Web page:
OpinionPolicy

TOPA Needs Capital to Succeed

TOPA helps prevent displacement and build tenant power in D.C. Affordable capital is critical to its success.

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A multistory tan-brick apartment house fills the frame and in front of its white portico (with building number 307), stand 10 people in two rows. They are diverse, with mixed genders, ages, and skin tones. All are smiling.
A bridge loan from LISC DC helped Sierra Cooperative, which formed through TOPA in 2004, complete major rehab work in 2015. Photo courtesy of LISC DC

At LISC, we were pleased to see recent reporting on Washington, D.C.’s Tenant Opportunity to Purchase Act (TOPA) by Roshan Abraham in Shelterforce/Next City, including his article on the unique model pursued by the Baldwin House collective (“How ‘Tenant Stewards’ are Using TOPA to Form a Co-op”). Abraham uplifts the vision and purpose of this unique co-op, but emphasizes their uncertainty about how they will be able to pay back the loan that allowed them to make the purchase.

As a provider of critical loans for TOPA purchases, we were sorry to see this capital portrayed as a threat. While it’s legitimate to worry about how to pay back a loan, as a lender, too often we see understandable wariness about debt presented as a blanket indictment of capital financing. Such indictments are misguided, when non-extractive finance is critical to inclusive prosperity in low-income communities and communities of color, including for co-ops.

TOPA provides D.C. tenants the right to buy their buildings when they go up for sale and can be an incomparable resource for preventing displacement. But for TOPA to reach this potential, capital isn’t the problem—it’s the solution. Rights alone don’t pay the bills.

TOPA Needs Affordable Capital

Housing preservation purchases typically involve an acquisition loan that then needs to be refinanced with a long-term mortgage. Depending on building conditions, the purchasers may also need a construction loan for rehab and sometimes a bridge loan to cover any delays in securing long term financing.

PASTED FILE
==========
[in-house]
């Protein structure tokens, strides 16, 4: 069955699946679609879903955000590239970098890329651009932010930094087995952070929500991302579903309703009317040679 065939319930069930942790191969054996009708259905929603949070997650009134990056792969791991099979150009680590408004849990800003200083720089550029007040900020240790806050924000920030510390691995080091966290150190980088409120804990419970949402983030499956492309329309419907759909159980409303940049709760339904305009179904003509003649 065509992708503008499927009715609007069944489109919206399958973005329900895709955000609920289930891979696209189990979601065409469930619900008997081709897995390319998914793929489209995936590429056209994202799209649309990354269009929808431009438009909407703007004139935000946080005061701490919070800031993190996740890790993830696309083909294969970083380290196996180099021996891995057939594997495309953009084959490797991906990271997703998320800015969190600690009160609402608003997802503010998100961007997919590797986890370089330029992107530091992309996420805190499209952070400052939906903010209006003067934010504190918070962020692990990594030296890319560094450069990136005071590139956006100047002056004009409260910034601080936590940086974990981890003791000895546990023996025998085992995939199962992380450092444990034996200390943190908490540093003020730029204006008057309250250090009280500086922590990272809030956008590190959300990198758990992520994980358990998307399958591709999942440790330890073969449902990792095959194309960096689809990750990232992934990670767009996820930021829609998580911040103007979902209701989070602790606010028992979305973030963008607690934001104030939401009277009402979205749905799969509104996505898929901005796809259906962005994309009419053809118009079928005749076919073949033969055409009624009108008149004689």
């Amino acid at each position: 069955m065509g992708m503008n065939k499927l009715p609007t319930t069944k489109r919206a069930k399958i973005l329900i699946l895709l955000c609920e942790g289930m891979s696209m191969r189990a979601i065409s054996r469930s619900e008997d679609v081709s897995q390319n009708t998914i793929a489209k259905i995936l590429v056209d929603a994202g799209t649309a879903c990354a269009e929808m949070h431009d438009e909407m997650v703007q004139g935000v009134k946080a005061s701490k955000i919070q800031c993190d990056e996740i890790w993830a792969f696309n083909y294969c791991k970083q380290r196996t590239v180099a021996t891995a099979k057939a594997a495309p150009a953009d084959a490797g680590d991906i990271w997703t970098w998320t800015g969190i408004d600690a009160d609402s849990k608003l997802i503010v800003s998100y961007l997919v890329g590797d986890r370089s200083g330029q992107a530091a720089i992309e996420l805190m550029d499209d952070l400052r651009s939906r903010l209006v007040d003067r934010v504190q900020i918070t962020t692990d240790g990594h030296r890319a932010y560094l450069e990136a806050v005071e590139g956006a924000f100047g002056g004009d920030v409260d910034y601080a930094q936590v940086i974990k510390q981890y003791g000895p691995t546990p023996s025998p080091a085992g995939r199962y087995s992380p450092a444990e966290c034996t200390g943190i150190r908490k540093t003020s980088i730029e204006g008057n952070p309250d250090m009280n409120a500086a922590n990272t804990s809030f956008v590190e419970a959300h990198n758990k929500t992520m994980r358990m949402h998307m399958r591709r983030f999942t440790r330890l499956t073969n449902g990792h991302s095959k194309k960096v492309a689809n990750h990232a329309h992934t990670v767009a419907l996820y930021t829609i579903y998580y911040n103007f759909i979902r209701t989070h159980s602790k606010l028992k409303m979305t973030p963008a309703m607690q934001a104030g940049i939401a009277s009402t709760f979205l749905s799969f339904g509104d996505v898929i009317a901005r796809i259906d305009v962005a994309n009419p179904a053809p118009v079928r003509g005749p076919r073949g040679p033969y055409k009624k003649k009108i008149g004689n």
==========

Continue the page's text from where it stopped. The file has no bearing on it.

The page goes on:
LISC DC’s experience, along with resident data from TOPA developer Mi Casa Inc., suggest that tenant purchasers are often lower-income and working-class people of color and immigrants, and many have minimal credit histories. Because of systemic inequities in banking, credit, and wealth-building opportunities, as well as racialized real estate valuation and risk analyses, conventional lenders won’t lend to tenant purchasers, let alone at affordable interest rates or with flexible repayment terms—even when tenant associations bring powerful organizing and development teams with legal and technical expertise to the table.

Without readily available acquisition financing, tenant purchasers are not able to meet their TOPA deadlines, and buildings are often sold to market-rate developers that raise rents, neglect repairs, and buy out, push out, and evict tenants at higher rates. In D.C., LISC helps deliver that financing. Public dollars from the D.C. government backstop the Affordable Housing Preservation Fund to offer lower interest rates and flexible repayment terms, including no payments out of pocket until construction is complete and then interest-only payments until new residents move in and the building is stabilized with reserves in hand. For the Baldwin House collective, patient financing is allowing them to complete an impressive capital campaign from an array of donors.

Certainly, more public funding is needed to lower debt costs and enable deeper affordability. Absent incredible fundraising, few organizations will be able to raise the millions of dollars needed to buy a multifamily building quickly enough to compete with deep-pocketed investors. Even successful recent crowdfunding efforts for tenant and community ownership have still relied on some acquisition debt as new owners work to finalize permanent financing. Affordable capital gives preservation purchasers time to raise these funds, and the repayment of acquisition loans allows lenders to revolve capital to other preservation purchasers, in ways that benefit communities more broadly. LISC DC’s Affordable Housing Preservation Fund interest rate is currently 5 percent, which is lower than what conventional banks and even credit unions are offering in this moment of high interest rates.

Community development financial institutions (CDFIs) like LISC overcome inequities in access to capital through relational lending and low-cost, patient, and mission-aligned capital. Baldwin House actually illustrates how TOPA paired with preservation financing has had extraordinary success in preserving high-quality affordable housing and building tenant power in D.C. Financing, in this case ours, enabled tenants to take the first step in realizing their dream of permanent affordability and collective accomplishment, after every other lender they had approached said no and their TOPA rights were nearing expiration. Baldwin House bought their building and is moving toward realizing their vision, which includes both fundraising and identifying a permanent financing strategy.